BEIJING • Lenovo Group Ltd posted a surprise loss after taking a US$400 million (RM1.56 billion) charge due to US tax reforms as its mobile business continues to struggle with shrinking revenue.
The world’s second-largest personal computer (PC) maker reported a US$289 million net loss in the three months ended December. That compares to the projection of a US$124.5 million profit, according to the average of analysts’ estimates compiled by Bloomberg.
Lenovo’s struggles in smartphones, where its getting squeezed by rivals and higher component prices, are overshadowing improvements in its data centre and PC divisions. CEO Yang Yuanqing doesn’t expect the business to break even in the second half with more time needed to turn around a unit that has yet to make money from its 2014 purchase of Motorola Mobility for US$2.9 billion.
“They just need to figure out their messaging. I don’t know what Lenovo stands for from a phone perspective,” said Anand Srinivasan, an analyst at Bloomberg Intelligence. “I would characterise mobile as mixed.”
Total operating income was US$204 million, compared to the US$201 million projected, while revenue increased 6% to US$12.94 billion. Shares of Lenovo fell 2.7% to HK$4.39 (RM2.19) in Hong Kong yesterday, the biggest decline since November. The stock is little changed in 2018 after three straight annual declines.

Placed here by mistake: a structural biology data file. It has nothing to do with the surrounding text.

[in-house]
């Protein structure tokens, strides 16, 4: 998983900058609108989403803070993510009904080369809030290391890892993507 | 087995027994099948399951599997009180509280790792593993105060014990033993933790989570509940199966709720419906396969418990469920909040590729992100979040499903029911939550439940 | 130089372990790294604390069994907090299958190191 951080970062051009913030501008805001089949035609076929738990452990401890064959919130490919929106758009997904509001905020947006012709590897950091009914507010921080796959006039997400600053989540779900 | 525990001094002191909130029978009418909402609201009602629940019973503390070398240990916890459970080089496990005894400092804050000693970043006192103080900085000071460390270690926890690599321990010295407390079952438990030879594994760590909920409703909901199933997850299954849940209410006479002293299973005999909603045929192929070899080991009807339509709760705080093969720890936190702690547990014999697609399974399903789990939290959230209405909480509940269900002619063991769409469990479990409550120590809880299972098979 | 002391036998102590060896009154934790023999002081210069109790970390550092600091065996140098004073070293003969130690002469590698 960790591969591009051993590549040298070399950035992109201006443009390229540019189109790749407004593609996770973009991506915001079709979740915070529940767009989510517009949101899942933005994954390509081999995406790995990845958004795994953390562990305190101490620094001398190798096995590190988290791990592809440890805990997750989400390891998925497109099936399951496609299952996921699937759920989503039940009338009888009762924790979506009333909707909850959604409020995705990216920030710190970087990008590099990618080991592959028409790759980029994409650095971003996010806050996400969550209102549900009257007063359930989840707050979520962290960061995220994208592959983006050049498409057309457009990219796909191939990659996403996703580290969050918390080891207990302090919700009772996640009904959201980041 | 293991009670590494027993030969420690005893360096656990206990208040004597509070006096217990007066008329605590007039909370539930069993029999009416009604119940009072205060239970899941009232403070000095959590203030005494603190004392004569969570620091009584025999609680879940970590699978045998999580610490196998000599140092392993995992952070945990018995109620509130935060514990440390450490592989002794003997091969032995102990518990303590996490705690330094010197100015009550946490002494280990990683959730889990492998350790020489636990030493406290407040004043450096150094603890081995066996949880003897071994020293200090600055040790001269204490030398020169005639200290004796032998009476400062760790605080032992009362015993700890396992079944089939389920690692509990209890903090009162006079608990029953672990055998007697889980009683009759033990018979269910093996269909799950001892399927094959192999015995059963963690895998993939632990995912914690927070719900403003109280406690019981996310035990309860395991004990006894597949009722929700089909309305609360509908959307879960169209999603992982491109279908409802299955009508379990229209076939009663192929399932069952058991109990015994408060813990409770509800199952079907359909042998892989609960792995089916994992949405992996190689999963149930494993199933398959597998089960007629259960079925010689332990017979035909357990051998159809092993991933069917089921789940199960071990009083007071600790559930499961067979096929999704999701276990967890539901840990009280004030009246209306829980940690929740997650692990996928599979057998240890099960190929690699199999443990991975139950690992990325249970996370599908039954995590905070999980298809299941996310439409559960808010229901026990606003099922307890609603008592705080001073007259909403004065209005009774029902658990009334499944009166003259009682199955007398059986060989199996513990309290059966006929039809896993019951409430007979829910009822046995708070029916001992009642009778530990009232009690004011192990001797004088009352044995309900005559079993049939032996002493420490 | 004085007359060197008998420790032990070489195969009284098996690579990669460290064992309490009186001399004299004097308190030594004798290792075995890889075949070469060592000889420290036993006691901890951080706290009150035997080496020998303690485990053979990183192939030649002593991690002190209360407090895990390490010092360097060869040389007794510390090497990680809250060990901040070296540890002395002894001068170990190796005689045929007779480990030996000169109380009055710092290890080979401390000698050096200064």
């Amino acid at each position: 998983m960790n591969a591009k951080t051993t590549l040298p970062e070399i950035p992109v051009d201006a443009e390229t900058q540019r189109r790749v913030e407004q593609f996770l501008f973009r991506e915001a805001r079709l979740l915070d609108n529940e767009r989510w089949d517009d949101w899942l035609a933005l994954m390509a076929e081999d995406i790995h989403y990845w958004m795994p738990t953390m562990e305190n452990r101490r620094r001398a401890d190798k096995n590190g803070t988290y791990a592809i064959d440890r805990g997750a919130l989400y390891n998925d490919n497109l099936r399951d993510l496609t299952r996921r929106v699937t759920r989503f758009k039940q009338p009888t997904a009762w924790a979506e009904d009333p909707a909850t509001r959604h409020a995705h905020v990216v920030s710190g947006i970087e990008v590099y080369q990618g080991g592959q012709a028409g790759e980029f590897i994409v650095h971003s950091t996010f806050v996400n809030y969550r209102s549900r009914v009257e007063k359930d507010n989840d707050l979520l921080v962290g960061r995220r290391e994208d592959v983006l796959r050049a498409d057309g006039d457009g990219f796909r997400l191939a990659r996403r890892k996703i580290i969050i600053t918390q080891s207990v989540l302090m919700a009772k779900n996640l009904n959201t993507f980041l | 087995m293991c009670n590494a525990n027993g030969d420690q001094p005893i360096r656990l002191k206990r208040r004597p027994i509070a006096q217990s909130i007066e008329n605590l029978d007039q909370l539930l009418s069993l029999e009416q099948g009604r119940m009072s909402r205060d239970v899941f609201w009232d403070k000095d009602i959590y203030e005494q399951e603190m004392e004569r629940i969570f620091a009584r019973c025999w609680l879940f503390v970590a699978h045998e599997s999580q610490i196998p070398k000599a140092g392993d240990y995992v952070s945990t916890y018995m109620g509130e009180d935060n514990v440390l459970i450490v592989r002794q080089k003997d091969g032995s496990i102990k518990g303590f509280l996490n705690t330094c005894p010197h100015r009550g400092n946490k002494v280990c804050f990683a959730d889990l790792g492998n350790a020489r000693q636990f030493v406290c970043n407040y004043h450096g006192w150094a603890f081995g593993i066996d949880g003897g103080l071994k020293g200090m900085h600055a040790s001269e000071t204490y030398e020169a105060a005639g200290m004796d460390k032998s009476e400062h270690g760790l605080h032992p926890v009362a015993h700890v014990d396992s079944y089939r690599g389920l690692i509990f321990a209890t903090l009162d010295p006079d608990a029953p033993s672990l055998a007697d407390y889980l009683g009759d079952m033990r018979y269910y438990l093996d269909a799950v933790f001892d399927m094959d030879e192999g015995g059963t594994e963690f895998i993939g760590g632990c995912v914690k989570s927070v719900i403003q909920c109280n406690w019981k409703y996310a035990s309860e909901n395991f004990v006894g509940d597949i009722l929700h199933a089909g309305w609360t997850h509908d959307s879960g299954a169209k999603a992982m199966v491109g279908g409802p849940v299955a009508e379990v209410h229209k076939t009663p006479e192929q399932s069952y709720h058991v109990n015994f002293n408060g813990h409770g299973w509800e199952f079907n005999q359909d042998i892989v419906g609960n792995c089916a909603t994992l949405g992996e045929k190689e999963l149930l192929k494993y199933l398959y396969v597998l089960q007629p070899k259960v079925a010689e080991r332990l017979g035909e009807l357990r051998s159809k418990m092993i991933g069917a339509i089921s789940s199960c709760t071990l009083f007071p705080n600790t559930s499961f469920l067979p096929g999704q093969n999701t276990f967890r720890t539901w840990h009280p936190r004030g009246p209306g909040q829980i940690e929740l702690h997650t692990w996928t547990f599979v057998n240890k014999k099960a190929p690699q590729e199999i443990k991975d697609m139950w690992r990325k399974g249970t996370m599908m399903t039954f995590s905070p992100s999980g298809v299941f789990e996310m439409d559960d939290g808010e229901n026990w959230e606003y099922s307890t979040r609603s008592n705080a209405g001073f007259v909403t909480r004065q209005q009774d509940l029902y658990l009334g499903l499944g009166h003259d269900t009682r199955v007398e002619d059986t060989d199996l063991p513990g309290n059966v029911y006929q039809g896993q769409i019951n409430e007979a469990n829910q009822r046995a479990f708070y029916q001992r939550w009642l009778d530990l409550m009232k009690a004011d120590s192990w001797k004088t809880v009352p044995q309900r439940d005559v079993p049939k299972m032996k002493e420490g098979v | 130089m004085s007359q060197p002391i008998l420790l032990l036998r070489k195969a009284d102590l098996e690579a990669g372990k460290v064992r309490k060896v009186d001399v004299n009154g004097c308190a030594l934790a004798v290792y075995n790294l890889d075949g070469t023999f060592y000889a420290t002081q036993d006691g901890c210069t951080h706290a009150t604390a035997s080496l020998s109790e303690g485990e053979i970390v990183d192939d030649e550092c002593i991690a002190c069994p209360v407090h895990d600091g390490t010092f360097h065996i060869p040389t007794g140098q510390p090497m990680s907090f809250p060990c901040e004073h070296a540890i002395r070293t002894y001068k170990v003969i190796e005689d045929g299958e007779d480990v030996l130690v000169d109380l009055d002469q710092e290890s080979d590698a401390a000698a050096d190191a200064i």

Sales from the mobile business fell 5% in the quarter and the division had a pretax loss of US$92 million after excluding accounting charges.
“Turning around the business is still our goal, but we probably need more quarters to deliver that result,” Yang said in an interview.
“We are working on that, we believe sooner or later it will make profit. Profitability will be a key priority for this business.”
PC unit sales rose 8% with a pretax profit of US$416 million. Worldwide PC shipments rose during the December quarter for the first time in six years — albeit less than 1%. But HP Inc widened its lead over its closest rival, according to research outfit IDC.
Lenovo swallowed a one-time charge of roughly US$400 million as a result of the Donald Trump administration’s tax overhaul, though it said the reforms may result in a lower tax rate for its US operations in the longer term. — Bloomberg